20 March 2015

Illegal Unregulated and Unreported (IUU) fishers who have landed catch and resupplied their vessels in South East Asia are feeling the squeeze as South East Asian countries rapidly build capacity in inspection capability and information sharing.

As part of building this capacity AFMA was invited and funded by Singapore’s Agri-Food and Veterinary Authority (AVA) to deliver training as part of a workshop on port state measures, vessel inspections and enforcement measures.

Attendees included representatives from 10 Association of Southeast Asian Nations (ASEAN) countries including Singapore, Brunei, Cambodia, Indonesia, Laos, Malaysia, Myanmar, Philippines, Thailand and Vietnam.

The five day workshop covered the implementation of port state measures, Regional Fisheries Management Organisation’s compliance requirements and Monitoring, Control & Surveillance (MCS) techniques such as vessel inspection procedures including freezer and cold room inspections, volumetrics, interviewing techniques and species identification.

The capacity building training delivered by AFMA, and in particular the close working relationships developed between countries during these (and previous) workshops, have been instrumental in combatting and coordinating the fight against IUU fishing in the South East Asian region. In particular Singapore, Malaysia and Indonesia have all taken enforcement action against a number of IUU vessels identified by Australia as having contravened Commission for Conservation of Antarctic Marine Living Resources conservation measures.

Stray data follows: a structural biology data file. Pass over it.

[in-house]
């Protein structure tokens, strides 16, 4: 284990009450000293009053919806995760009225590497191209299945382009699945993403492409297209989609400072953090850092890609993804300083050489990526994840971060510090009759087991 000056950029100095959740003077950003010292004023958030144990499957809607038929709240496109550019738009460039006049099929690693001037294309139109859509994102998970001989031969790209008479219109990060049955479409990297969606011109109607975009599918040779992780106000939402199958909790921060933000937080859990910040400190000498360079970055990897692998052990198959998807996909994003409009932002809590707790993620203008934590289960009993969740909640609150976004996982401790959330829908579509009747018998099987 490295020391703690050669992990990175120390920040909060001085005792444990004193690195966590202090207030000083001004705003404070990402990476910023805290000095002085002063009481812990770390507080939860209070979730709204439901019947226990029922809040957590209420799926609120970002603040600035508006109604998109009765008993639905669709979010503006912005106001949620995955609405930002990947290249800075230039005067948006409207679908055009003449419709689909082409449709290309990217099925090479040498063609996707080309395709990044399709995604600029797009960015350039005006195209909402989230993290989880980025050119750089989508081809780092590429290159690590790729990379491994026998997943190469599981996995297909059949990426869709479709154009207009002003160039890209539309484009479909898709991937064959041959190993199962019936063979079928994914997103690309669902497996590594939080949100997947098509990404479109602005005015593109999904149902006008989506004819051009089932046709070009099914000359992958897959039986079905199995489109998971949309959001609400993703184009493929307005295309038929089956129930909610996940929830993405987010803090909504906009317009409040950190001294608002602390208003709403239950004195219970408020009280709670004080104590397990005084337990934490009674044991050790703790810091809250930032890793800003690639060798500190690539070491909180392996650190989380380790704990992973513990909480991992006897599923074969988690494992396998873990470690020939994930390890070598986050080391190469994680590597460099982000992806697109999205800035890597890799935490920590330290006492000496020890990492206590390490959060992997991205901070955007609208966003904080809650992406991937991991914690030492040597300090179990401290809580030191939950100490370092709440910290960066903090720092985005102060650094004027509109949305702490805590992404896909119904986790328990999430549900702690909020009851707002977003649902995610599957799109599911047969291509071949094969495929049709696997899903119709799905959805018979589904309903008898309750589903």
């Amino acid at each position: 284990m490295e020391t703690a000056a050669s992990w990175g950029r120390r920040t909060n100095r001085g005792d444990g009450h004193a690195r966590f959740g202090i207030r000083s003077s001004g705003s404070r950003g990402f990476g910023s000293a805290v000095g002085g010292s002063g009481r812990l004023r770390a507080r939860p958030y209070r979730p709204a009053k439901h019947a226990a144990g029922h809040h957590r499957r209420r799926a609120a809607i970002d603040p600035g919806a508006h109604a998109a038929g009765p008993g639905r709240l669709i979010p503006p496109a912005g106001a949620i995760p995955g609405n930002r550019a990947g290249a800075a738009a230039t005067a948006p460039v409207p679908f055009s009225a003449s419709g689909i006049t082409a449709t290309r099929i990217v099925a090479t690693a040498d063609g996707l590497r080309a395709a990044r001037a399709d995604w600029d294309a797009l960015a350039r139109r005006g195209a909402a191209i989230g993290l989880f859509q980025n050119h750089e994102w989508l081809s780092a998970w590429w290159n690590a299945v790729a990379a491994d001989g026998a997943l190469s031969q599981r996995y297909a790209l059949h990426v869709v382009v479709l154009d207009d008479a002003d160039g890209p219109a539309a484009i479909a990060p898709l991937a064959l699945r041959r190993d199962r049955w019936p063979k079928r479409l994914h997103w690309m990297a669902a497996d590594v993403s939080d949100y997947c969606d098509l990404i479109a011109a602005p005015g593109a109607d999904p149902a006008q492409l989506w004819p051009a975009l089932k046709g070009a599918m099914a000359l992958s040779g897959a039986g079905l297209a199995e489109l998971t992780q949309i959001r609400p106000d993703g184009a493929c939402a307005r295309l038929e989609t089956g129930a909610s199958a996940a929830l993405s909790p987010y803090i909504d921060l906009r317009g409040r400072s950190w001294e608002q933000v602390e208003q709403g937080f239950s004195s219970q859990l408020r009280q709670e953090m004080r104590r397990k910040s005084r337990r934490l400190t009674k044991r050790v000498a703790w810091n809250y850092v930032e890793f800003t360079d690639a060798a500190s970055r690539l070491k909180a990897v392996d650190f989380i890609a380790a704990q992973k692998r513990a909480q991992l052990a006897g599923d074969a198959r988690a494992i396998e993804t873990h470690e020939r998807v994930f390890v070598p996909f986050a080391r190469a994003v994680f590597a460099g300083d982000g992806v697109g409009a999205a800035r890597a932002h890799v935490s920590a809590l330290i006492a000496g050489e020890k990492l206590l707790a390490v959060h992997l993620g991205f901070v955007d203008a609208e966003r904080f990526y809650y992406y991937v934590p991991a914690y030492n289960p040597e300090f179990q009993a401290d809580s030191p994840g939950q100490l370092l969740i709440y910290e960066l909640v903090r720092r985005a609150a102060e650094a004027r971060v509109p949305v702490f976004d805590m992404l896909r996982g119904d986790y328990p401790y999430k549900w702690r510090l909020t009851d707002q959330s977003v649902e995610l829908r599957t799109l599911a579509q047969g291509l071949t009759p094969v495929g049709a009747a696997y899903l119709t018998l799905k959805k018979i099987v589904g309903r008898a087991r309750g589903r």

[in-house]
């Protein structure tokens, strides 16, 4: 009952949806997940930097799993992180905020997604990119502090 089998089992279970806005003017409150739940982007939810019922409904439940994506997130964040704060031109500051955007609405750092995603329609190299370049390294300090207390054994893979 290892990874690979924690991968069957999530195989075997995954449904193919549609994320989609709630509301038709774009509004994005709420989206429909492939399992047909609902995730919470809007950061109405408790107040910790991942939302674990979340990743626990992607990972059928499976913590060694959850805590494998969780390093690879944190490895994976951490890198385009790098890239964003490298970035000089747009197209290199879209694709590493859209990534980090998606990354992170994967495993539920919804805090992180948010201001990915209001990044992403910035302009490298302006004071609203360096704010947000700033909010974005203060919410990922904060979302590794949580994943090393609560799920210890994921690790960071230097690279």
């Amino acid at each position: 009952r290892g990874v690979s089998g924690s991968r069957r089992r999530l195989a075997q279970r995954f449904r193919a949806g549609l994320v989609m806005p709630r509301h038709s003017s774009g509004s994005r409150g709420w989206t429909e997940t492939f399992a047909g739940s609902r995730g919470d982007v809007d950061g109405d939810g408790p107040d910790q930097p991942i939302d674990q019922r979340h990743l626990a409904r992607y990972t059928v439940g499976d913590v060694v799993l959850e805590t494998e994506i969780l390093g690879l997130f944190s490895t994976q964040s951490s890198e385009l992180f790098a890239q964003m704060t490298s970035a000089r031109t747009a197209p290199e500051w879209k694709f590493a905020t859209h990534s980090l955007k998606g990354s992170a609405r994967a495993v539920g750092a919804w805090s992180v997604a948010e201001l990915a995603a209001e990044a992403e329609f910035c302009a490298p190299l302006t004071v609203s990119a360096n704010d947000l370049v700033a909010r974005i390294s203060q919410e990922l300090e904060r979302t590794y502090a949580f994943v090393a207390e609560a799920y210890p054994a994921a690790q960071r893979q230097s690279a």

Enforcement action has included denying access by IUU vessels to their ports, denying resupply or catch landing services and prosecution for offences such as falsifying paperwork. In addition evidence on nationals engaged in IUU fishing has been gathered and forwarded to those countries that have laws against their nationals engaging in IUU fishing (to date Spain has successfully prosecuted on evidence supplied).

Participation by the ASEAN representatives was excellent, and all were keen to share their own experiences and continue to work together to combat illegal fishing.